Implosion and Radiation Dynamics of Cylindrical and Planar Wire Array Z-pinch Plasma
AuthorWilliamson, Kenneth Martin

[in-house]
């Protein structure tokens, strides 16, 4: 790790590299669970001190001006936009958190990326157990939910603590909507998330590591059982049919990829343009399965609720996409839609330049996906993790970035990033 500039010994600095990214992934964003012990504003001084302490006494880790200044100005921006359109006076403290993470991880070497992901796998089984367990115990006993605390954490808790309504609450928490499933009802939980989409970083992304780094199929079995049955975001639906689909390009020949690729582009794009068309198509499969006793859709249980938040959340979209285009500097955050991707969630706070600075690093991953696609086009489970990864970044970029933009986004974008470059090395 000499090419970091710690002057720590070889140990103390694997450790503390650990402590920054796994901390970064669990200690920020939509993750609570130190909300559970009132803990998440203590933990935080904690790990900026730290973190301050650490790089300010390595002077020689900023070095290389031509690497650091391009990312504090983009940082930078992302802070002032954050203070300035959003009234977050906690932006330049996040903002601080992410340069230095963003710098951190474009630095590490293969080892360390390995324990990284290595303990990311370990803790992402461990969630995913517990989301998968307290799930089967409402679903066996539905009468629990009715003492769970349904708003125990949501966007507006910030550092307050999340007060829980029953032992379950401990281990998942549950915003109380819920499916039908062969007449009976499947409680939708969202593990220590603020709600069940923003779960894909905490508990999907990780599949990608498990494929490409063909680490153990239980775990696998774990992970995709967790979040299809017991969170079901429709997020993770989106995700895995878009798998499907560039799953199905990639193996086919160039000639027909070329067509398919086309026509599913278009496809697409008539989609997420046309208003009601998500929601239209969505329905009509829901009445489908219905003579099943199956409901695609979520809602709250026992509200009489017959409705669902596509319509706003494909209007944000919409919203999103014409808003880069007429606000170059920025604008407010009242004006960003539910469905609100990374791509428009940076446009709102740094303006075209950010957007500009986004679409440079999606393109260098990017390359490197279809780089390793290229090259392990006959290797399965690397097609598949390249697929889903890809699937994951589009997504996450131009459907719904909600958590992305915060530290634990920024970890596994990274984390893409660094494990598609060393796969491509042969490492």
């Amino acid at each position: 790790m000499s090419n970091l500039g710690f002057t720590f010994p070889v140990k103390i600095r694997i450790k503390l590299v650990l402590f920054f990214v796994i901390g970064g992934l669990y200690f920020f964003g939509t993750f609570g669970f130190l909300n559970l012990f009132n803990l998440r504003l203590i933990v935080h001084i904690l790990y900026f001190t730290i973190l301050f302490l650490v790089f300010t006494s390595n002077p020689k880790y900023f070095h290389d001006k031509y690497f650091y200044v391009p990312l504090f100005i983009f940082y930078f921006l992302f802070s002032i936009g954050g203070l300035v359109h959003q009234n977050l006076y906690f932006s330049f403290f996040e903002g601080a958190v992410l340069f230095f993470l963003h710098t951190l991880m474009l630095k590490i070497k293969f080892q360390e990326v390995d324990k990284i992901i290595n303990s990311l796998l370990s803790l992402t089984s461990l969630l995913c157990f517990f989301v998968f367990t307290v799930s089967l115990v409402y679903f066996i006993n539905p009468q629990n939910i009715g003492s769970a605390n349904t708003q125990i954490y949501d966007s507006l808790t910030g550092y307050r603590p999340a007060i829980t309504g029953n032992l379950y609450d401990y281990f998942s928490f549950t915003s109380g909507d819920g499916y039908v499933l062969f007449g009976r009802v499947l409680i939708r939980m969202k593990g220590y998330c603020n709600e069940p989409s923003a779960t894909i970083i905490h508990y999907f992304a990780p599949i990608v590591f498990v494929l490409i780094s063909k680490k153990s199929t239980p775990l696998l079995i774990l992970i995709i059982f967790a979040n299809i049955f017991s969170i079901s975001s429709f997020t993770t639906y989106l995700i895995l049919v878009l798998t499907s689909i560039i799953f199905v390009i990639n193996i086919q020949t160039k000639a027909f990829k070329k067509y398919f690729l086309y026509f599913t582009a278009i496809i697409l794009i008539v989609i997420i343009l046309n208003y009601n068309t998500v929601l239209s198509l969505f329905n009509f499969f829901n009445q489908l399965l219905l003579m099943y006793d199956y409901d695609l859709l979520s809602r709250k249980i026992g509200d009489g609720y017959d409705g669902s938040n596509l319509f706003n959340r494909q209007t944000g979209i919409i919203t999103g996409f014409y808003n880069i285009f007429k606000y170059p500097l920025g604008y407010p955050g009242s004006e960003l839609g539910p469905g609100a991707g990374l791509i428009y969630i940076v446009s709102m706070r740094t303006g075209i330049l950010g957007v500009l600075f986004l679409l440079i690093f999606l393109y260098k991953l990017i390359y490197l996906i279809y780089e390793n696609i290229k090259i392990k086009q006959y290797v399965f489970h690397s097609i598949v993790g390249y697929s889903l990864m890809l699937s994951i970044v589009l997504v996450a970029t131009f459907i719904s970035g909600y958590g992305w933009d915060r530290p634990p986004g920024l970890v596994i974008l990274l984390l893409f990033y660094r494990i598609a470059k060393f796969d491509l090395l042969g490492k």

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The wire array z-pinch is an accessible source of high energy density plasma and among the most efficient sources of x-ray radiation with application to astrophysical plasma study, radiation physics, and inertial confinement fusion (ICF). This dissertation presents the results of analysis from two load geometries with potential application to ICF studies: the cylindrical and planar configurations. Experiements were performed on the 1.0 - 1.7 MA Zebra pulsed power generator at the University of Nevada, Reno's Nevada Terawatt Facility and on the 1.0 MA COBRA pulsed power generator at Cornell University. Fundamental plasma parameters were assessed from radiation emission 10 eV > hν > 30000 eV that was imaged, diffracted, and recorded with spatial and temporal resolution. Implosion dynamics were further studied using optical shadowgraphy and streak imaging. A new diagnostic was designed and fielded specifically to study the time-evolution of the extreme ultraviolet (EUV) spectral emission during the ablation and implosion phases.The complex load geometry of double planar and nested cylindrical wire arrays with combined wire materials of different ablation properties were utilized to control implosion timing and radiation pulse shapes. Nested wire arrays induce some fractional division of the load current in each array as a function of the wire number and array diameter. An ablation dominated implosion regime was achieved with combined materials of significantly different ablation properties on the COBRA generator. In particular, Al (inner)/ Stainless Steel (outer) nested cylindrical wire array loads imploded in a nonconventional mode where the inner array imploded on axis before the outer array moved from its original position significantly affecting the resulting radiation output. Compact cylindrical arrays, loads with a diameter less than 8mm, produced yields comparable to the highest observed with other configurations at the Zebra generator. However, this resulted from the optimization of the allowable interwire gap allowed by the decreased diameter, not the value of the diameter itself. Yields scaled significantly lower with current for the 3-6mm-diameter compact wire arrays than the ideal quadratic relationship. This effect was attributed to the greatly increased mass required optimize the implosion time.Planar loads experience an uneven current distribution. Much higher fraction current is expected to flow through the lower-inductance edge wires of the load causing a cascading implosion. Within a single planar load this cascade occurs within the wire plane inhibiting precursor formation and early radiation output. Within a double planar array the plasma is injected into the interior of the array causing unique multi-step precursor dynamics influenced by the penetration of the global magnetic field. This multi-step precursor formation in DPWAs with suitable global magnetic field shielding can be used to shape the resulting radiation by off-axis mass redistribution. Plasma parameters derived from EUV spectra indicated a plasma electron temperature and density of 60 eV and 10-19 cm-3.